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Mill Hill seminarians never know where they will be sent until about a year before ordination and I still remember myself and my class-mates being called to our Superior General to be told where we were going to be sent the following year. There were eight of us: seven were appointed to various parts of Africa, but as he handed me my letter of appointment, he said, “I hope you will be happy in Kuching”. I had wanted to go to Borneo and it had been that which prompted me to enter Mill Hill, but “Borneo” was “Borneo” and I was not familiar with the name “Kuching” so as I took the letter and thanked my Superior, I was whispering in my heart “Kuching? Kuching? Where on earth is Kuching?” I soon discovered, however, that it was Sarawak and delightedly went to see a Mill Hill priest, on the seminary staff, who had worked here and he produced a glass of sherry with which to celebrate and gave me a small anthology of the country I was going to go to.

Later that night, I experienced what is called” “euphoria” – one of the few times of my life I have done so – a feeling of wondrous joy – and in my case because I was going to be a missionary priest in Borneo, something I had dreamt of for a long time. I thought that I had made it! However, what I did not realise was that those feelings of euphoria pointed to the future; they were a promise of what one day would be, by God’s grace, if I held to the journey – but it would be a journey of light and darkness, of hope and sometimes near despair, a journey that would take my whole life long – but a journey in which I am still guided and strengthened by the promise given to me that night, now so long ago.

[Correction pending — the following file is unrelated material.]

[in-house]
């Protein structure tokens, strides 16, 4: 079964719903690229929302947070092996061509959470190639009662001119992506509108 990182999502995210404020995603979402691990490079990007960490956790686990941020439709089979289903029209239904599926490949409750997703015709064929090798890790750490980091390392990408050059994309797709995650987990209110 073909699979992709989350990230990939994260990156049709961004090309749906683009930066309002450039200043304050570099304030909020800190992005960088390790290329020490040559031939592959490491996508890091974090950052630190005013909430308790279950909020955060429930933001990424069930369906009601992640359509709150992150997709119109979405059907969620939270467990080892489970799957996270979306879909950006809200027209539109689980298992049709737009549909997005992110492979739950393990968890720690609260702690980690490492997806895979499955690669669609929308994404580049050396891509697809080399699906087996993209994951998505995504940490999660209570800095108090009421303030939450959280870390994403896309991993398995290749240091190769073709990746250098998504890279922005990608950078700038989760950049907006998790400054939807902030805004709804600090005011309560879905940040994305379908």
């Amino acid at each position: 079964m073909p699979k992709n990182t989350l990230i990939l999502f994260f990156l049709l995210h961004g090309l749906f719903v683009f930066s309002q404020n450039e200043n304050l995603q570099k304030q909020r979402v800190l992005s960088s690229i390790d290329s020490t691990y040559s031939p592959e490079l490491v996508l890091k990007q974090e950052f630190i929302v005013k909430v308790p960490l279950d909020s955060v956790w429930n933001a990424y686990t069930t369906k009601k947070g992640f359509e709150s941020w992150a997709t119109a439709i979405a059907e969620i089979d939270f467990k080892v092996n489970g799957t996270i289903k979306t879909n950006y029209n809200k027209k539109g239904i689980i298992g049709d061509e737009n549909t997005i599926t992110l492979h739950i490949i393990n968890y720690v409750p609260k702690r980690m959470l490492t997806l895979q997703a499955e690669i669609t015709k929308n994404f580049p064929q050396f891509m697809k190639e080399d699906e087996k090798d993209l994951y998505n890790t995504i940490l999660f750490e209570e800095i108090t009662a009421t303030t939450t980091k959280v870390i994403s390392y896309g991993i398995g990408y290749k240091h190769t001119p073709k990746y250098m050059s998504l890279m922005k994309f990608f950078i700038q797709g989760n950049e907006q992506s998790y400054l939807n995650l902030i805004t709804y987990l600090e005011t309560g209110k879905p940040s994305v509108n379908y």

Such experiences occur in many form and are very much part of the spiritual life. Any joyful experience – of the closeness of God, on getting married, of having a child etc. – all point not so much to the present, but to the future. They are promises given us so that when God seems far away, marriages get difficult or the future seems dark, we can remember – that God was truly there that night, your love for husband or wife was real – and in those memories we can find the courage to hold on, especially when we find ourselves so trapped in the darkness that we are tempted to give up and find an easier, lighter way.